How to talk across Boundaries
Gereon Kopf serves Luther College as professor of religion and identity studies, the University of Iceland as visiting professor, and the International Research Center for Philosophy at Tōyō University as visiting researcher.
In postwar Germany, the cold war was an ever-present reality. So, when the Berlin wall tumbled on November 9, 1989, and the cold war division seemed to crumble as well, I and many people in my generation felt hope that we humans could live together or at least co-exist after all. Not that any of us thought for one moment that all conflicts had mysteriously disappeared; the collapse of the wall simply carried an enormous symbolic value. Over 30 years later, the world is still partitioned by numerous physical, ideological, and imagined walls. Many thorough analyses explain why this is the case and how we could remedy this situation. There are two extreme positions: globalism and postcolonialism. Kwami Anthony Appiah (2007) suggests a third option: cosmopolitanism. On the basis of such a cosmopolitanism, I would like to introduce 5 fundamental guidelines of how to overcome the boundaries that separate us.
I conceive of cosmopolitanism as a middle way between globalism and postcolonialism. The former attempts to dissolve divisions in the human community by proposing and imposing universal rights while the latter accentuates the uniqueness and multiplicity of individual voices and subjectivities.  My vision of cosmopolitanism is inspired by the thoughts of the Japanese philosopher MUTAI Risaku (1890-1974) who writes that “to abolish wars, the priority must be to embrace as a rule that it is indispensable to protect world peace and the independence of nations” (MRC 9: 217). It equally upholds the principles of universality and individuality and, thus, embodies the Tiantai Buddhist dictum “one-and-yet-many” (Chin. yijiduo). The reason that it is often difficult to commit to this is, according to Mutai, not an inherent vice but rather the tendency to treat my own world view as absolute and universally applicable, and to mistake it to be THE world view.
According to Mutai, we live in our “small worlds” (Jap. shōsekai) (MRC 4:59) with our selves at the center. As Buddhist thinkers have reminded us, we tend to mistake our impermanent and relative self for the transcendental subject.  This delusion of an ego-centric world will continue as long as it is reinforced/sustained by a community of supporters or like-minded cohorts. It comes to a crashing hold when we encounter independent others who refuse to be assimilated into our world and confront our hermeneutic framework with a world view of their own (see graph).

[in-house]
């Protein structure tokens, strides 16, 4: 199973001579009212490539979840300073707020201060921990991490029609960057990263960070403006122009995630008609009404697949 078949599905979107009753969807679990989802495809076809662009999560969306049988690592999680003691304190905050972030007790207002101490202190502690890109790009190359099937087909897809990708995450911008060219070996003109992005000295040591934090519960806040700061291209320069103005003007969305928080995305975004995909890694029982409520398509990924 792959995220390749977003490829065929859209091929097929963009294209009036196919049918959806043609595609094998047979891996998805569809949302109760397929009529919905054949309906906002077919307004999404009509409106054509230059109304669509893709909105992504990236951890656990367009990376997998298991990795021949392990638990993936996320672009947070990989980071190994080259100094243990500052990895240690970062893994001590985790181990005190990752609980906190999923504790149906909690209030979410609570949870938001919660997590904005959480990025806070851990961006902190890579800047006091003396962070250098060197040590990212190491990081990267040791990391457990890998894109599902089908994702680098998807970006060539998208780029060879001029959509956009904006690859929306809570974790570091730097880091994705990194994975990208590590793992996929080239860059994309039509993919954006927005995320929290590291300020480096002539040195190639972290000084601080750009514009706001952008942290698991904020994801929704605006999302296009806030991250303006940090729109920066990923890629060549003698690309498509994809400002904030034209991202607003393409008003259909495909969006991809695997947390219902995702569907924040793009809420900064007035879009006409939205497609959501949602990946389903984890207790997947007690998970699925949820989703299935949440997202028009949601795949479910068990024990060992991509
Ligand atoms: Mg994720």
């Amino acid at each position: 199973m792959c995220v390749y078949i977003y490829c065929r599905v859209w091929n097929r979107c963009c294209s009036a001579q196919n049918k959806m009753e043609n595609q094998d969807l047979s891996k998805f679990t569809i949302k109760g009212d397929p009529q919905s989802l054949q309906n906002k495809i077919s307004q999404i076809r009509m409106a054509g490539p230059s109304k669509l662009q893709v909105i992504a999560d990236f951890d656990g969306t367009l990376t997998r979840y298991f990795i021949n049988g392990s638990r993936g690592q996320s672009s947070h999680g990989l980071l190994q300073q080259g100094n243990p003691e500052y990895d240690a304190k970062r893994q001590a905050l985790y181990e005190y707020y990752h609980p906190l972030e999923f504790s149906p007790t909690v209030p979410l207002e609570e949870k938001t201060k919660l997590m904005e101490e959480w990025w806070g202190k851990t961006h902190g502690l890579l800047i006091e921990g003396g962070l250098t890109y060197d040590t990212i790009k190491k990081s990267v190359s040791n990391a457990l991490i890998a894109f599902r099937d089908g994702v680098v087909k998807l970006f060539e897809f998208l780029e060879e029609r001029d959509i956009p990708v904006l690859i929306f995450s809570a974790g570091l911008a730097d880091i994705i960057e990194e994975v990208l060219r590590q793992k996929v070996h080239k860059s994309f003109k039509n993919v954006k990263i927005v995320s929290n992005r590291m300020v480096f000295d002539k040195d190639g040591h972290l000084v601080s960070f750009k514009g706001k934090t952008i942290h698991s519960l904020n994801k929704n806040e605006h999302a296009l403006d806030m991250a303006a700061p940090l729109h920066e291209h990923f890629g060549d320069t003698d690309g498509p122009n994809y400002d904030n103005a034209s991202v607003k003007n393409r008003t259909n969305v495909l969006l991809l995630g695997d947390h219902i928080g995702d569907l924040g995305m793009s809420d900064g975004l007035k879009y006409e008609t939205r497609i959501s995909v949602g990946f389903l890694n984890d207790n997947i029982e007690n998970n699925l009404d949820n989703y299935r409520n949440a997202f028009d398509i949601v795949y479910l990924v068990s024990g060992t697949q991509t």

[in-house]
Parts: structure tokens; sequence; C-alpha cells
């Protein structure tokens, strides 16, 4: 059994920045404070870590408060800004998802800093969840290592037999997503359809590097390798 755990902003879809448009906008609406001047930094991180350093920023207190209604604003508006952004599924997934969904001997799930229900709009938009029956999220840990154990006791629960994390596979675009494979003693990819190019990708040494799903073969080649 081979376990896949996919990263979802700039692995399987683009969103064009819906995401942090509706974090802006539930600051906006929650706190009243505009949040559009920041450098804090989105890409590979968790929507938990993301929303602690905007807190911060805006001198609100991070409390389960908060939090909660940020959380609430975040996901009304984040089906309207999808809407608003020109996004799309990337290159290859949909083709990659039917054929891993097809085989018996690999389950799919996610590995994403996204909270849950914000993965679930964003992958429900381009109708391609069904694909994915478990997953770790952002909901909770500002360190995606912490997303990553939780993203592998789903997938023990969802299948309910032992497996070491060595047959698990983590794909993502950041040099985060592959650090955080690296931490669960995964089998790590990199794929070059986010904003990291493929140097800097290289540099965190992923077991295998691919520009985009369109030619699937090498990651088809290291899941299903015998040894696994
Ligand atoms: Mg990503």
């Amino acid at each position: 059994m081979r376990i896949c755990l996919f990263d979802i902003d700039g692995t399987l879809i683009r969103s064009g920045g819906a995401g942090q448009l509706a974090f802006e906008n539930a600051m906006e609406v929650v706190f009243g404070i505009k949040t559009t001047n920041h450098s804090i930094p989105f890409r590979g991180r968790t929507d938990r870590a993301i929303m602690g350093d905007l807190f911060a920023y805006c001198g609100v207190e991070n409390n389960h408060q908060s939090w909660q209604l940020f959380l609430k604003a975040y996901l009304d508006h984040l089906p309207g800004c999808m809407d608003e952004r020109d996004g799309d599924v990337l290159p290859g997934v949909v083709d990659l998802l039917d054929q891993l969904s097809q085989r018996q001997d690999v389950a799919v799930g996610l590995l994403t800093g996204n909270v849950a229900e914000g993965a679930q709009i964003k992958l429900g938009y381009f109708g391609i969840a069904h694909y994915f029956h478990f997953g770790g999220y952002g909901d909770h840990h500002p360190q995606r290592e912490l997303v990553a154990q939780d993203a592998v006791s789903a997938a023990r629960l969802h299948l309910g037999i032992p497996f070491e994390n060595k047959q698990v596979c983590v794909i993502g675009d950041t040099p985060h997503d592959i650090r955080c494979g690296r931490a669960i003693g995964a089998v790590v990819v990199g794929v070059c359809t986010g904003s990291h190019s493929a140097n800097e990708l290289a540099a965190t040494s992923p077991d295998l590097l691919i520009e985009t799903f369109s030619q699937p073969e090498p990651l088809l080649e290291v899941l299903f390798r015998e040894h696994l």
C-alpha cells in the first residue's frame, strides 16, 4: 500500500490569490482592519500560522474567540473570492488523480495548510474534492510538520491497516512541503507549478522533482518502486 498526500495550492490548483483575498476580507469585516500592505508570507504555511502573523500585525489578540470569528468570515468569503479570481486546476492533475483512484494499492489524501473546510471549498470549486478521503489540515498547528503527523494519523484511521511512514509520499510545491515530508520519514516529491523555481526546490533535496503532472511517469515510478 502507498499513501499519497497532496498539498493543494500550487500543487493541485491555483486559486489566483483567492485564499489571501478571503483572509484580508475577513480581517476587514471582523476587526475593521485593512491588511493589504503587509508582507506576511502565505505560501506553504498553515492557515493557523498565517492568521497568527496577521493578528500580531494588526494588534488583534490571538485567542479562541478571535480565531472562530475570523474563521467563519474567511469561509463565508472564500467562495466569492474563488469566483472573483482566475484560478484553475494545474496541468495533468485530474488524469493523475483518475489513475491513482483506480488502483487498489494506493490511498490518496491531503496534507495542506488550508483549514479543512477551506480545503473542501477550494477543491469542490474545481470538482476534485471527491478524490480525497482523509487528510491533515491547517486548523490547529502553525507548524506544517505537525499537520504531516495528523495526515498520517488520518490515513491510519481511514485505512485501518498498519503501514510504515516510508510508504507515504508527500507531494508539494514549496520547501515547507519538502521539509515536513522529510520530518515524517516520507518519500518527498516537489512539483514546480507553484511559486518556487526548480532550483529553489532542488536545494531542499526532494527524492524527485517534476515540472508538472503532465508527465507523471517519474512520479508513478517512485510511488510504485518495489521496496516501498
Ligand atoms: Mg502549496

This encounter of two or more independent subjectivities creating independent visions of the world leads to one of three possible results: 1) conflict, 2) oppression of one subjectivity by another, or 3) an uneasy truce in which both sides agree on common terms or a contrat social. Option one is unsustainable, two oppressive, and three, as a compromise, unsatisfactory.
In a recent article (Kopf 2022), I suggested twenty rules of civil dialogue or multilogue. Here, I focus on the sine qua non without which a dialogue between participants caught in their own worlds is not even possible.  These guidelines are a) “to acknowledge one’s social position” (地位意識), b) “to erase all power difference––level the playing field” (消除力差 - 公平場所), c) “to protect all participants” (守護大家), d) “to remember the past––envision the future” (記憶過去 - 展望未來), and e) “to search the common good” (求共同善). Encounters, be they intercultural or interpersonal, are not located in a vacuum but rather in a concrete historical context. Therefore, all participants in a conversation need to acknowledge their histories, commit to the physical and discursive safety of all other participants, and agree on some kind of common vision/good. This process requires the practice of deep listening to all voices, who, in a multilogue, articulate a common vision. Only then can the “long and winding”  process of rapprochement, peace-and-justice-making and intercultural understanding begin.
-  One powerful articulation of this view is Sri Aurobindo Ghose’s (1872-1950) plea for “self-determination” (Aurobindo 1992, 601).
-  This idea is inspired by the Buddhist “three poisons”: ignorance, desire, hatred. For a definition see Charles Muller’s Digital Dictionary of Buddhism (http://buddhism-dict.net/cgi-bin/xpr-ddb.pl?4e.xml+id(%27b4e09-4e0d-5584-6839%27).
-  I used Piktochart.com to create this graph.
-  These “20 rules” were inspired by the Q&A session after my guest lecture in Chiara Robbiano’s seminar on “Dōgen in dialogue with contemporary thinkers” on April 15, 20221. At that time, Anna Hilton Ibold specifically asked about how we can protect historically disenfranchised participants in a multilogue. I would like to thank Ching-yuen Cheung for checking the Chinese.
-  I borrow this image from Paul McCartney’s “Long and Winding Road.”
- MRC Mutai risaku chosakushū『務台理作著作集』 [Collected Works of Mutai Risaku]. 9 vols. (Tokyo: Kobushi Shobō, 2000–2002).
- Appiah, Kwame Anthony. 2007. Cosmopolitanism: Ethics in a World of Strangers. New York W. W. Norton & Company.
- Aurobindo Ghose, Sri. 1992. The Human Cycle, The Ideal of Human Unity, War and Self-Determination. Pondicherry: Sri Aurbindo Ashram Trust.
- Kopf, Gereon. 2022. “The Theory and Practice of the Multi-Entry Approach.” In Philosophy of Religion Around the World: A Critical Approach, eds. Nathan Loewen and Agnieszka Rostalska. Bloomsbury Academics.